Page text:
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Joe Poprzeczny - State Scene: Give us a break on tax

LAST week a statement was released by Australia’s peak welfare lobby agency, the Australian Council of Social Service (ACOSS).

Its president, Andrew McCallum, said an ACOSS investigation found Australia’s “richest income earners get $8.2 billion worth of tax cuts.

“Low-income families continue to struggle while people on high-incomes get a sickening $8 billion free lunch from the Federal Government.

“Imagine what could be done with this money.

 “By tightening these tax rorts, we could significantly improve the Family Tax Benefit for middle and low income families and help the 860,000 children in jobless families.”

Apart from his highly emotive language there’s the question of accuracy.

What Mr McCallum called “tax cuts”, “tax rorts” and “sickening . . . free lunch” aren’t that – they’re tax deductions, like negative gearing, Australia’s Parliament has incorporated into the land’s taxation laws for considered reasons.

He, therefore, does ACOSS and all help-the-poorer advocacy groups a great disservice by using such language.

Mr McCallum fails to realise that while some associated with help-the-poorer lobbying may find such language uplifting, many hard-working, industrious and highly taxed Australians take a contrary view, meaning ACOSS loses respect.

Playing only to his industry’s audience is also counterproductive because most people dislike inaccuracy and fudging of the truth.

ACOSS and its associates certainly have quite legitimate, indeed potentially important, roles to play in highlighting those in need through no fault of their own.

But constantly carping about the so-called rich is, quite frankly, tedious and quite an unhealthy fixation.

State Scene recently met a former acquaintance, now a medium income-earning lawyer employed by a help-the-poorer taxpayer funded legal service.

The lawyer, without giving names, outlined a case of a housewife who worked as a cashier for a large grocery chain – so she draws what was once called the basic wage, in other words, the income each of my parents earned for their entire working lives in Australia.

That woman has a husband who literally won’t go to work. He just sits around the house she can’t afford to leave and is unable kick to him out.

He’s work-shy, or to use a term most West Aussies wouldn’t mind, he’s a lazy bludger.

That indolent individual is literally keeping that woman poor.

Note that she’s not being pauperised by a person who pays a marginal rate of tax of 48.5 cents in the dollar, meaning almost half of every extra dollar he earns over $62,500.

My acquaintance assured me that he encounters many similar cases.

How many lazy bludger living off the earnings of hard-working Australians, including spouses and/or offspring, are there?

Isn’t it time ACOSS highlighted them and the destructive lifelong impact they have on their spouses, offspring and all Australians?

Are there 1,000 such individuals? Or are there perhaps 10,000, or 100,000, or even 200,000? State Scene would like to know.

Even if there are only 5,000 – the size of a substantial town – it’s simply too many. What are such lazy individuals costing highly taxed hard working Australians?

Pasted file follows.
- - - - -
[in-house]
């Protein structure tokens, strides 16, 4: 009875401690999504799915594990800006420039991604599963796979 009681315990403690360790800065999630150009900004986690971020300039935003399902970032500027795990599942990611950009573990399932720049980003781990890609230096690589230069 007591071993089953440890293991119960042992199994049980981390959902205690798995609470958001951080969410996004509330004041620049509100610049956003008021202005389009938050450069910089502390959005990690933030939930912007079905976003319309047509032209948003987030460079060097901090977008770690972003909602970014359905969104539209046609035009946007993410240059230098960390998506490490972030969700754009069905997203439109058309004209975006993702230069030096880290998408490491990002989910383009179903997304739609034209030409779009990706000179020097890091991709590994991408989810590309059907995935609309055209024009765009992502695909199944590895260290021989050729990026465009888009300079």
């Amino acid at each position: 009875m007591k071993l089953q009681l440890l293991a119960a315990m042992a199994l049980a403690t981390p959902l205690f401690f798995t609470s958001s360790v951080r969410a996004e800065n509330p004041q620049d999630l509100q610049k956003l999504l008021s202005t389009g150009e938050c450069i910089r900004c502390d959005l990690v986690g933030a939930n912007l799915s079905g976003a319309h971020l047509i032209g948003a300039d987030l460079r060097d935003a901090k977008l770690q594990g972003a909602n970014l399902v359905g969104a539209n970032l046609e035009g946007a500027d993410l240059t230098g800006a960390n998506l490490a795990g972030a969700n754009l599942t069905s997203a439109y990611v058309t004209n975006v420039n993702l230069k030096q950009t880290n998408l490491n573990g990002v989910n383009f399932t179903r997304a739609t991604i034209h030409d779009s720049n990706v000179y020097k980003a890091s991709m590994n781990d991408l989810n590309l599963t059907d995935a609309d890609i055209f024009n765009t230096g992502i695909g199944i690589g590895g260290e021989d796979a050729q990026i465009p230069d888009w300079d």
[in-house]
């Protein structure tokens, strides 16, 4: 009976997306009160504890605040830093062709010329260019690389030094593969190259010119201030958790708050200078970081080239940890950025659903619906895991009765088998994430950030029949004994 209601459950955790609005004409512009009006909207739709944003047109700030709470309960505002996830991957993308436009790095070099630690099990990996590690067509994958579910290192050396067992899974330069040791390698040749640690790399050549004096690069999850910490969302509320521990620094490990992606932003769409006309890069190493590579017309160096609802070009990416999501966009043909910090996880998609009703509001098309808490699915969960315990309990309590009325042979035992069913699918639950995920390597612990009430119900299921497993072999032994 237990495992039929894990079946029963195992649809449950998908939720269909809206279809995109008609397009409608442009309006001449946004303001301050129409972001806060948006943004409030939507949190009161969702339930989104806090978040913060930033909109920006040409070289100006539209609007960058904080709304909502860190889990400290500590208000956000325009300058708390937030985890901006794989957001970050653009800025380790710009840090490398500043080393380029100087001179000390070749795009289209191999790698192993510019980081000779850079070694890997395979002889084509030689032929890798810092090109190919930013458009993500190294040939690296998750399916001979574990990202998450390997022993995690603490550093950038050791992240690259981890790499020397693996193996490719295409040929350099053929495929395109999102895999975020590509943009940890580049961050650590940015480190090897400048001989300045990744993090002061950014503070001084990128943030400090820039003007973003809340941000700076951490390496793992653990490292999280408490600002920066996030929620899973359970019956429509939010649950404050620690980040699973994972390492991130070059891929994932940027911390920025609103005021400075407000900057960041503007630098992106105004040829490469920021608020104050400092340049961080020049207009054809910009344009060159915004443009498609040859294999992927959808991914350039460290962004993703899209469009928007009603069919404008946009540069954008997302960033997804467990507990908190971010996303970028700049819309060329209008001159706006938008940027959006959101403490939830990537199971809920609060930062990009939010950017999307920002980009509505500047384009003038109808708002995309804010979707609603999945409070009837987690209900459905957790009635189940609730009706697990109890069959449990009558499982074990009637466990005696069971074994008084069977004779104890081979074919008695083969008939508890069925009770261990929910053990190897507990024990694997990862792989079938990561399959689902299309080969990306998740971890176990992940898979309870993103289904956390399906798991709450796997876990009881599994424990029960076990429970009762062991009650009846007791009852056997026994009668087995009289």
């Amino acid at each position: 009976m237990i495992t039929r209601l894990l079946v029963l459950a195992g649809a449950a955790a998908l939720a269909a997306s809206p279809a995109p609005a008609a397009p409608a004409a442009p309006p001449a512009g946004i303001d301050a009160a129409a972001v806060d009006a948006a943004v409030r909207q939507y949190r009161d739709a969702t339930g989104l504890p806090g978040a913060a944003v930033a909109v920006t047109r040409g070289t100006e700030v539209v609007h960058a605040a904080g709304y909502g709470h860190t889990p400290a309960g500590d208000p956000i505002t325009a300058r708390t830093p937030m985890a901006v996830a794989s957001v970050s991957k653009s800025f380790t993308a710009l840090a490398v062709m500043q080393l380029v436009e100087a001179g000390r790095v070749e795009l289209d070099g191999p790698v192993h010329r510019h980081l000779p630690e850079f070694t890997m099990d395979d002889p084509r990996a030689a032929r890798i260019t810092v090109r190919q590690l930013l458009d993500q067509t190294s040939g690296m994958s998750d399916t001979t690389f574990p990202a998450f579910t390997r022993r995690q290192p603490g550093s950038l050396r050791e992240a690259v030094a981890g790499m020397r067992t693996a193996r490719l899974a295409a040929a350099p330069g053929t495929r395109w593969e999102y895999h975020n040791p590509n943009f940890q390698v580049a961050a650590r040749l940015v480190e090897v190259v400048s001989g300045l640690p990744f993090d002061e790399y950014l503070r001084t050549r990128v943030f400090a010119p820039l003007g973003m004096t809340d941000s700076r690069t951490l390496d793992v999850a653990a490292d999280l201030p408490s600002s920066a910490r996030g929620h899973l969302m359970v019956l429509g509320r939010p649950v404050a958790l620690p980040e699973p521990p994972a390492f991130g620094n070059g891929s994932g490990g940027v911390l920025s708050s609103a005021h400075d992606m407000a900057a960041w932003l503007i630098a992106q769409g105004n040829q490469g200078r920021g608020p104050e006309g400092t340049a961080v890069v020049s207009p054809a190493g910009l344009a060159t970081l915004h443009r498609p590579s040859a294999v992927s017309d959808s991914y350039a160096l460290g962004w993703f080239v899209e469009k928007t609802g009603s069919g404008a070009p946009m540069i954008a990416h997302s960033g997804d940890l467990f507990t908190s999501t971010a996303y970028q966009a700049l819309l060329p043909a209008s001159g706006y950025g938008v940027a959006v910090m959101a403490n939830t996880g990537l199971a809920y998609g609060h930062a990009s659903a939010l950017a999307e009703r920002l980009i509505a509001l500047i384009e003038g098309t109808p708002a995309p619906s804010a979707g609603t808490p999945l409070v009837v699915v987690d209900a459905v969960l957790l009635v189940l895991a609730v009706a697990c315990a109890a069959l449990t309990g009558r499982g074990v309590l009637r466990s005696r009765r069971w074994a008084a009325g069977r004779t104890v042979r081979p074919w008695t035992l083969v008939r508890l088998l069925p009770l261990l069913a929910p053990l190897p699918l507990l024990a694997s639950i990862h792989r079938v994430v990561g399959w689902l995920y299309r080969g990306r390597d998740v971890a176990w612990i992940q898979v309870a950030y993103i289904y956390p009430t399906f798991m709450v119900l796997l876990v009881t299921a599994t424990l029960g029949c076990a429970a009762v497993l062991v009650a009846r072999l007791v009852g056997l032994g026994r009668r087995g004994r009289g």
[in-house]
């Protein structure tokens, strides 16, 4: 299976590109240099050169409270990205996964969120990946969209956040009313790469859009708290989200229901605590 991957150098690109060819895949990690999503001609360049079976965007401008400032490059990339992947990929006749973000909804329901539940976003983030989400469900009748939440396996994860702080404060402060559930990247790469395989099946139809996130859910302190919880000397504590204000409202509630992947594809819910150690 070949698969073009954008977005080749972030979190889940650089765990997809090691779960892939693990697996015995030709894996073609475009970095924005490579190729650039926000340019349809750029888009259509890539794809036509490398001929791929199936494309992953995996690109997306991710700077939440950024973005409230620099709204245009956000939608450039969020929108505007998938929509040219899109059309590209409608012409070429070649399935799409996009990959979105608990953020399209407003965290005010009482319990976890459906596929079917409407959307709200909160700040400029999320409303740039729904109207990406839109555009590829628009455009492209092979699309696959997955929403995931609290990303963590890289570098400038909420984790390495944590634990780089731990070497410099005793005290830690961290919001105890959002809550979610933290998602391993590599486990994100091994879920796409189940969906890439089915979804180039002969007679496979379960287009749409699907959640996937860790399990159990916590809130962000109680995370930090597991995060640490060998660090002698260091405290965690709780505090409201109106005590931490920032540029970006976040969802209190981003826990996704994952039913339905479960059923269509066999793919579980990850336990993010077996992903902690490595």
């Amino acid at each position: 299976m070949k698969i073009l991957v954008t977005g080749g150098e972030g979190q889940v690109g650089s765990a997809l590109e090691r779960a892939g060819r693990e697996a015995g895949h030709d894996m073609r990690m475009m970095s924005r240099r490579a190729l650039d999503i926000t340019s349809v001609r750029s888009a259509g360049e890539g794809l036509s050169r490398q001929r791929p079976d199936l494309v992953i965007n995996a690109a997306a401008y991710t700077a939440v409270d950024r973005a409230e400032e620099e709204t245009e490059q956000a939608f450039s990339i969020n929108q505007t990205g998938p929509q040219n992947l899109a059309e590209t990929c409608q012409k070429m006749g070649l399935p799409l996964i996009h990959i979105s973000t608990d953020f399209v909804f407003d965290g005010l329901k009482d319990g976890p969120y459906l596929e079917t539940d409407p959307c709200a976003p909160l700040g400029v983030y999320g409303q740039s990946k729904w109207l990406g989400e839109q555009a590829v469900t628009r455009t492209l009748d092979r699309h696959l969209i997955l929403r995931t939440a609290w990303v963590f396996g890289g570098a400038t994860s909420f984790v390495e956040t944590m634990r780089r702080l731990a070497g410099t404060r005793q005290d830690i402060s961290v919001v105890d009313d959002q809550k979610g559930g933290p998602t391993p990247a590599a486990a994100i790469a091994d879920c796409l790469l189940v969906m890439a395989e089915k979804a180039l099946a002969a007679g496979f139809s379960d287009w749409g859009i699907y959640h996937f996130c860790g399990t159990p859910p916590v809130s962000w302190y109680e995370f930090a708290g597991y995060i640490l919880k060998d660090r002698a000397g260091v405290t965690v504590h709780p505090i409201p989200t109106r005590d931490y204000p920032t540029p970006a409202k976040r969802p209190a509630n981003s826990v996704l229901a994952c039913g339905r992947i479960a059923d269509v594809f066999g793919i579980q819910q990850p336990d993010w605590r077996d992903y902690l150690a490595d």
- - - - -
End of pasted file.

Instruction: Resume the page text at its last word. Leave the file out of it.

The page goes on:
It would be refreshing, and undoubtedly beneficial for the country – as well as many spouses and offspring of such work-shy individuals – if ACOSS and its associated agencies drew attention to such individuals.

State Scene is prepared to keep ACOSS informed – for no charge – on a range of similar issues over an extended period that it and its associate agencies could focus their attention upon.

And such advice wouldn’t overlook employers or politicians, that is, what Mr McCallum appears to relish calling “people on high-incomes [who] get a sickening $8 billion free lunch from the Federal Government”.

A case in point is an issue that well-paid welfare administrators like Mr McCallum and some politicians seem to refuse to focus their attention upon.

It’s the question of Australians who reach their 65th birthday, the so-called retirement age, to perhaps become additions to the nation’s huge, growing and debilitating welfare bill.

As most of us know, Australia’s, and indeed, the Western world’s, population is rapidly reaching the point where there will be more people aged over 65 than below 20.

In coming decades this demographic phenomena will become ever more obvious, costly and burdensome on hardworking younger taxpayers.

Yet it’s precisely the elderly who generally find it difficult to either remain in the workforce or find work.

Has ACOSS ever considered focusing on this question and urging governments to help ensure that those reaching 65 years and wishing to work on be called upon to pay lower income tax levels, rather than joining our huge welfare and mendicant classes?

Much could be done to encourage such people to remain in work.

For instance, tax levels on annual incomes up to, say, $100,000 could, in a person’s 66th year, be struck at 75 per cent of the general level.

This could be lowered to 66.6 per cent in the 67th year, 50 per cent in the 68th year, 33.3 per cent in the 69th, 25 per cent in the 70th, and zero in the 71st and thereafter.

Such persons would, of course, pay the 10 per cent GST and State Government taxes and charges, including their exorbitant stamp duties.

Commensurate incentives (note Mr McCallum, State Scene uses the word “incentive”, one you may refurbish to a “rort”) could be awarded to companies to encourage them to employ those 65 years and over.

Wouldn’t that or a similar scheme be preferable to Federal Treasurer Peter Costello’s idea of re-fashioning superannuation so lifelong contributions to funds cannot be drawn on at once?

The tedious age-old habit of kicking the rich is no substitute for putting your mind to relevant issues, Mr McCallum.

 

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